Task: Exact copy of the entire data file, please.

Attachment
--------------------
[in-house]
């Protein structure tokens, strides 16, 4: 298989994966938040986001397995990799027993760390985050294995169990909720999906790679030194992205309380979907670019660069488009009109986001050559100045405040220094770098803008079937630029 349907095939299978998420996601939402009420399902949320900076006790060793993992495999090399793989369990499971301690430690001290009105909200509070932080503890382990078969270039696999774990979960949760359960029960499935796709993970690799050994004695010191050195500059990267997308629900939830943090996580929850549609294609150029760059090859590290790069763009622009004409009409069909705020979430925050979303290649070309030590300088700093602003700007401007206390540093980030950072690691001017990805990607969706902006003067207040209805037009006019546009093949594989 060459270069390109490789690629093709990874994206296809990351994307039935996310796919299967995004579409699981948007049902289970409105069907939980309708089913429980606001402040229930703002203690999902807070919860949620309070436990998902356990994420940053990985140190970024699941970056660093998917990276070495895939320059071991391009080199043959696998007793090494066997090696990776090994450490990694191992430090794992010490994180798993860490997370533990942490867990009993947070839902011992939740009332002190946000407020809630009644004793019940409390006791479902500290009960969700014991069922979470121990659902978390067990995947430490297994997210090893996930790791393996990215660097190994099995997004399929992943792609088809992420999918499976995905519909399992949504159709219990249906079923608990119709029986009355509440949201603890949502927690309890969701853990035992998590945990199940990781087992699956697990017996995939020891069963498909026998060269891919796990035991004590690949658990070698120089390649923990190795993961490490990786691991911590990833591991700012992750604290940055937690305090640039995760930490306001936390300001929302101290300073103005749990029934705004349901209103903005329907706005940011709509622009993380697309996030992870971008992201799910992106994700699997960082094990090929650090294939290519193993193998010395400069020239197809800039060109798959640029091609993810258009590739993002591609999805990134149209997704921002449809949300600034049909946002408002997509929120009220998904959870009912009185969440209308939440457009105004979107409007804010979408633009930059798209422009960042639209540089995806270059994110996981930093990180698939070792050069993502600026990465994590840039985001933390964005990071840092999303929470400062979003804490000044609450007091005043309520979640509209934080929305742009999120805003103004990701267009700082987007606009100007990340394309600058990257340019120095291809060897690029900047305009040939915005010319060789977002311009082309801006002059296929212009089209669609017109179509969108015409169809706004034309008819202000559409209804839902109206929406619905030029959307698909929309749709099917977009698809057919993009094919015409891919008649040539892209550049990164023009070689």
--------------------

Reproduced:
[in-house]
């Protein structure tokens, strides 16, 4: 298989994966938040986001397995990799027993760390985050294995169990909720999906790679030194992205309380979907670019660069488009009109986001050559100045405040220094770098803008079937630029 349907095939299978998420996601939402009420399902949320900076006790060793993992495999090399793989369990499971301690430690001290009105909200509070932080503890382990078969270039696999774990979960949760359960029960499935796709993970690799050994004695010191050195500059990267997308629900939830943090996580929850549609294609150029760059090859590290790069763009622009004409009409069909705020979430925050979303290649070309030590300088700093602003700007401007206390540093980030950072690691001017990805990607969706902006003067207040209805037009006019546009093949594989 060459270069390109490789690629093709990874994206296809990351994307039935996310796919299967995004579409699981948007049902289970409105069907939980309708089913429980606001402040229930703002203690999902807070919860949620309070436990998902356990994420940053990985140190970024699941970056660093998917990276070495895939320059071991391009080199043959696998007793090494066997090696990776090994450490990694191992430090794992010490994180798993860490997370533990942490867990009993947070839902011992939740009332002190946000407020809630009644004793019940409390006791479902500290009960969700014991069922979470121990659902978390067990995947430490297994997210090893996930790791393996990215660097190994099995997004399929992943792609088809992420999918499976995905519909399992949504159709219990249906079923608990119709029986009355509440949201603890949502927690309890969701853990035992998590945990199940990781087992699956697990017996995939020891069963498909026998060269891919796990035991004590690949658990070698120089390649923990190795993961490490990786691991911590990833591991700012992750604290940055937690305090640039995760930490306001936390300001929302101290300073103005749990029934705004349901209103903005329907706005940011709509622009993380697309996030992870971008992201799910992106994700699997960082094990090929650090294939290519193993193998010395400069020239197809800039060109798959640029091609993810258009590739993002591609999805990134149209997704921002449809949300600034049909946002408002997509929120009220998904959870009912009185969440209308939440457009105004979107409007804010979408633009930059798209422009960042639209540089995806270059994110996981930093990180698939070792050069993502600026990465994590840039985001933390964005990071840092999303929470400062979003804490000044609450007091005043309520979640509209934080929305742009999120805003103004990701267009700082987007606009100007990340394309600058990257340019120095291809060897690029900047305009040939915005010319060789977002311009082309801006002059296929212009089209669609017109179509969108015409169809706004034309008819202000559409209804839902109206929406619905030029959307698909929309749709099917977009698809057919993009094919015409891919008649040539892209550049990164023009070689």